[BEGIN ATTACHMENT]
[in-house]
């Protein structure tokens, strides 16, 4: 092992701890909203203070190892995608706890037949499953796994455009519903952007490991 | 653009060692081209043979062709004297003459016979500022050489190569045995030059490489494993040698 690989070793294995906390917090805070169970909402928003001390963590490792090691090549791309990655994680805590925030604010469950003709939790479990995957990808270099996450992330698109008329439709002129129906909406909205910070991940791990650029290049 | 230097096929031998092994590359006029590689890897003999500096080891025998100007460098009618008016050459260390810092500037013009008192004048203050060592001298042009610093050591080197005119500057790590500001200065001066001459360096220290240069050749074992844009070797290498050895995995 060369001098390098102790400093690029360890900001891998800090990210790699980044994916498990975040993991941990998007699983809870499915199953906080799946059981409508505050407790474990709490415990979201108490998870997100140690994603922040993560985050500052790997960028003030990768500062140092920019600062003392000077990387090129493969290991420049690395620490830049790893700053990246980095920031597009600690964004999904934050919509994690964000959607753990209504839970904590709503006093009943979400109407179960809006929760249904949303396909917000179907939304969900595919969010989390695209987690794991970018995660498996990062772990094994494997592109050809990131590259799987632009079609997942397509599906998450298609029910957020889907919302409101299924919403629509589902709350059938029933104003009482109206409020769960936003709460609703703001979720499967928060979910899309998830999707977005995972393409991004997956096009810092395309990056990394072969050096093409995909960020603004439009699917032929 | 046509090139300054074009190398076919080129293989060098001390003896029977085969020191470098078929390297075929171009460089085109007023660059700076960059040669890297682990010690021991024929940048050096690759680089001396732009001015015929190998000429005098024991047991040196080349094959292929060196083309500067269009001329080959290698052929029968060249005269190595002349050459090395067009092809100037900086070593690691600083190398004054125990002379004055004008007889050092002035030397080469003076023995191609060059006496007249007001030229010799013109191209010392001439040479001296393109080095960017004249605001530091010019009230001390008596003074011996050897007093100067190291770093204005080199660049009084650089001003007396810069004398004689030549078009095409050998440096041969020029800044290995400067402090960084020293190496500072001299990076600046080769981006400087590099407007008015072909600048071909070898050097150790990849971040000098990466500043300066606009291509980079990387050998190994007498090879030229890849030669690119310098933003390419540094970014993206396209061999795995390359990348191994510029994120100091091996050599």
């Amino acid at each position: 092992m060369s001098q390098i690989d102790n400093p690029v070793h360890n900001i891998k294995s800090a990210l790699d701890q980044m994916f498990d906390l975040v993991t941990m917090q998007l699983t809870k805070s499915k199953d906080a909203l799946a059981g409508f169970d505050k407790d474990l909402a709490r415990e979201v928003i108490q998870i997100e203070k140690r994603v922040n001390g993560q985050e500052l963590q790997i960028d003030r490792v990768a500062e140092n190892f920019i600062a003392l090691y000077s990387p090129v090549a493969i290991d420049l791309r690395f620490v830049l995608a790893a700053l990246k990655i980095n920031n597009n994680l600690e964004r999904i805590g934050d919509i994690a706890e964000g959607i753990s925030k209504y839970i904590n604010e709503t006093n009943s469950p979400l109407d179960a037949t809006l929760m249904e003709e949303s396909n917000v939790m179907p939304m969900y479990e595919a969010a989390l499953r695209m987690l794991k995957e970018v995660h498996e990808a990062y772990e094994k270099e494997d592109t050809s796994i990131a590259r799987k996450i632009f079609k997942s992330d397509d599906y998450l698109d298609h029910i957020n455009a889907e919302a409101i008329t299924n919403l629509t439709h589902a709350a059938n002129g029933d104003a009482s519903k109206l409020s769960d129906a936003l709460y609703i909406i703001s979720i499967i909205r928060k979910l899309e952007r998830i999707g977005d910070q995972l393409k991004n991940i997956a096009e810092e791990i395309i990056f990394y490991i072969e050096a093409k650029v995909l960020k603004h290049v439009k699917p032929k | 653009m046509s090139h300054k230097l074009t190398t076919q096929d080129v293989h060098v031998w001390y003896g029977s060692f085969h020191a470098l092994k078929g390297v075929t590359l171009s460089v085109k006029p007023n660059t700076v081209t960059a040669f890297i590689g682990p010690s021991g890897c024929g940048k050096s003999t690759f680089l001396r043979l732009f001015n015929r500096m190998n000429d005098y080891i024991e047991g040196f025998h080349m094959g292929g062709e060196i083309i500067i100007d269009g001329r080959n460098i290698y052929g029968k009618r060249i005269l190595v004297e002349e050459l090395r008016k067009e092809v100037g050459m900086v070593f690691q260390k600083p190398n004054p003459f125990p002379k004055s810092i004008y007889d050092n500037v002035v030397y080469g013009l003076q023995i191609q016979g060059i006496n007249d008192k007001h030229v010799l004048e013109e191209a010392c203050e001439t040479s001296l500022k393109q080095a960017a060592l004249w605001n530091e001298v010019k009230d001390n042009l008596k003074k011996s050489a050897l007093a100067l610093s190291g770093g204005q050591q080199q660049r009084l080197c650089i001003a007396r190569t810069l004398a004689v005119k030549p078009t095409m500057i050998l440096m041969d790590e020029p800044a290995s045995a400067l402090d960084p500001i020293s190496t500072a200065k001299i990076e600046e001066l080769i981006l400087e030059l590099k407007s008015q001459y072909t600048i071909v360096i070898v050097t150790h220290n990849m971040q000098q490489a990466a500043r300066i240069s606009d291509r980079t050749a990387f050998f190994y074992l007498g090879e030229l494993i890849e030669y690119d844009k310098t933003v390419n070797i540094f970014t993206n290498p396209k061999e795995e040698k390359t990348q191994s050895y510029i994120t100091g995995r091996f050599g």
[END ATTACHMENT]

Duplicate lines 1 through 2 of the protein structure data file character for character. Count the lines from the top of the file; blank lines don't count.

[in-house]
């Protein structure tokens, strides 16, 4: 092992701890909203203070190892995608706890037949499953796994455009519903952007490991 | 653009060692081209043979062709004297003459016979500022050489190569045995030059490489494993040698 690989070793294995906390917090805070169970909402928003001390963590490792090691090549791309990655994680805590925030604010469950003709939790479990995957990808270099996450992330698109008329439709002129129906909406909205910070991940791990650029290049 | 230097096929031998092994590359006029590689890897003999500096080891025998100007460098009618008016050459260390810092500037013009008192004048203050060592001298042009610093050591080197005119500057790590500001200065001066001459360096220290240069050749074992844009070797290498050895995995 060369001098390098102790400093690029360890900001891998800090990210790699980044994916498990975040993991941990998007699983809870499915199953906080799946059981409508505050407790474990709490415990979201108490998870997100140690994603922040993560985050500052790997960028003030990768500062140092920019600062003392000077990387090129493969290991420049690395620490830049790893700053990246980095920031597009600690964004999904934050919509994690964000959607753990209504839970904590709503006093009943979400109407179960809006929760249904949303396909917000179907939304969900595919969010989390695209987690794991970018995660498996990062772990094994494997592109050809990131590259799987632009079609997942397509599906998450298609029910957020889907919302409101299924919403629509589902709350059938029933104003009482109206409020769960936003709460609703703001979720499967928060979910899309998830999707977005995972393409991004997956096009810092395309990056990394072969050096093409995909960020603004439009699917032929 | 046509090139300054074009190398076919080129293989060098001390003896029977085969020191470098078929390297075929171009460089085109007023660059700076960059040669890297682990010690021991024929940048050096690759680089001396732009001015015929190998000429005098024991047991040196080349094959292929060196083309500067269009001329080959290698052929029968060249005269190595002349050459090395067009092809100037900086070593690691600083190398004054125990002379004055004008007889050092002035030397080469003076023995191609060059006496007249007001030229010799013109191209010392001439040479001296393109080095960017004249605001530091010019009230001390008596003074011996050897007093100067190291770093204005080199660049009084650089001003007396810069004398004689030549078009095409050998440096041969020029800044290995400067402090960084020293190496500072001299990076600046080769981006400087590099407007008015072909600048071909070898050097150790990849971040000098990466500043300066606009291509980079990387050998190994007498090879030229890849030669690119310098933003390419540094970014993206396209061999795995390359990348191994510029994120100091091996050599």